The final Viceroy of India, Louis Francis Albert Victor Nicholas Mountbatten, 1st Earl Mountbatten of Burma (Hugh Bonneville), is tasked with overseeing the transition of British India to independence, but meets with conflict as different sides clash in the face of monumental change.
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New Dehli, India, March 1947. The huge and stately Viceroy's Palace is like a beehive. Its five hundred employees are busy preparing the coming of Louis Francis Albert Victor Nicholas Mountbatten, 1st Earl Mountbatten of Burma (Hugh Bonneville), who has just been appointed new (and last) Viceroy of India by Prime Minister Clement Attlee. Mountbatten, whose difficult task consists of overseeing the transition of British India to independence, arrives at the Palace, accompanied by Edwina (Gillian Anderson), his liberal-minded wife and Pamela (Lily Travers), his eighteen-year-old daughter. Meanwhile, in the staff quarters, a love story is born between Jeet Kumar (Manish Dayal), a Hindu, and Aalia Noor (Huma Qureshi), a Muslim beauty. Things will prove to be difficult, not to say very difficult, on the geopolitical and personal level.Written by
This is a slightly 'potted' version of the events of 1947 when Lord Louis Mountbatten was sent to Delhi to preside over India's transition from unruly colony to full Independence. Mountbatten and Nehru wanted a single nation of two faiths, but Whitehall - for reasons which the movie attempts to explain, briefly and simplistically - preferred the option of Partition, creating the new Muslim nation of Pakistan, with a down-sized India populated mostly by Hindus. As we know from our schooldays - and other (better) movies like Richard Attenborough's GANDHI - millions of citizens died in clashes and massacres as Muslims migrated to Pakistan and Hindus to India. This new movie chooses to show the carnage of Partition via newsreels rather than reenactments.
Gillian Anderson gives a vivid portrayal of Lady Edwina Mountbatten, terribly 'posh' but genuinely concerned for the displaced natives during the violent transition. Hugh Bonneville, still trapped in his Downtown Abbey character, is rather wooden as Lord 'Dickie' (who was probably a bit wooden too). There is no hint of the much-gossiped- about affair between Lady M and Mr Nehru and likewise no hint that his lordship may have been an acquaintance (if not quite a Friend) of Dorothy. We see enough of Nehru and Jinnah to understand what was at stake in 1947 but for some reason Gandhi is largely written out of this screenplay.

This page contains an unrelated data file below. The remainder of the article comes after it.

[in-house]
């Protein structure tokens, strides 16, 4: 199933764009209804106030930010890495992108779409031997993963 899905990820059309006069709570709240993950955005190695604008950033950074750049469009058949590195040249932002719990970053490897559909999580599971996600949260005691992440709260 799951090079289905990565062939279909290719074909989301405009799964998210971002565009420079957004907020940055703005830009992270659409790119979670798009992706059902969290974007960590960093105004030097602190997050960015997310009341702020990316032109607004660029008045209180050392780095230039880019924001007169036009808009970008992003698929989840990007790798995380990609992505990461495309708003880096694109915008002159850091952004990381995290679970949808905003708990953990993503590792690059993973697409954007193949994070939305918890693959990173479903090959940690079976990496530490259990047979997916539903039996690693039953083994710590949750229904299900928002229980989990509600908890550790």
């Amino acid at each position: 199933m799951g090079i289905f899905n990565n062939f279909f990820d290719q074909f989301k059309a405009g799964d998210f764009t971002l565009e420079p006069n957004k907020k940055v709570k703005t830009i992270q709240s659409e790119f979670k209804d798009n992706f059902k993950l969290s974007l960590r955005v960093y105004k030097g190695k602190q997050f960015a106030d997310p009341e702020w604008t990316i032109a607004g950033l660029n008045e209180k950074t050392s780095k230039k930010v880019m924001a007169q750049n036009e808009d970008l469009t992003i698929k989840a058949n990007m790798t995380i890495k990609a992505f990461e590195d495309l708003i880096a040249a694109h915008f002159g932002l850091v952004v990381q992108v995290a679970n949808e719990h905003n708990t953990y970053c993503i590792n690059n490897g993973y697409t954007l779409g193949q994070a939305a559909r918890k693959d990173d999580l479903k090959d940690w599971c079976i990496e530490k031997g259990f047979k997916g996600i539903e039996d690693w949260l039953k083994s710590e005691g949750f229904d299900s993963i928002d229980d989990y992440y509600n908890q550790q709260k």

To give the movie a bit more box-office appeal there is a Mills & Boon romance between two of the staff in the Viceroy's House, a beautiful Muslim secretary and a Hindu valet (also rather lovely). This soap-opera element brings unavoidable echoes of the (enormously superior) Jewel in the Crown and a dash of Upstairs, Downstairs which was one of the many addictive pleasures of Downton.
There's not a lot that's wrong with Viceroy's House and much to enjoy: the costumes, the spectacle, the splendour that is colonial Delhi. The movie does offer a 'History-lite' version of the birth of a nation. I remind myself that this is exactly what GONE WITH THE WIND did with the American Civil War - but (forgive me, please) I've never been a great admirer of GWTW.
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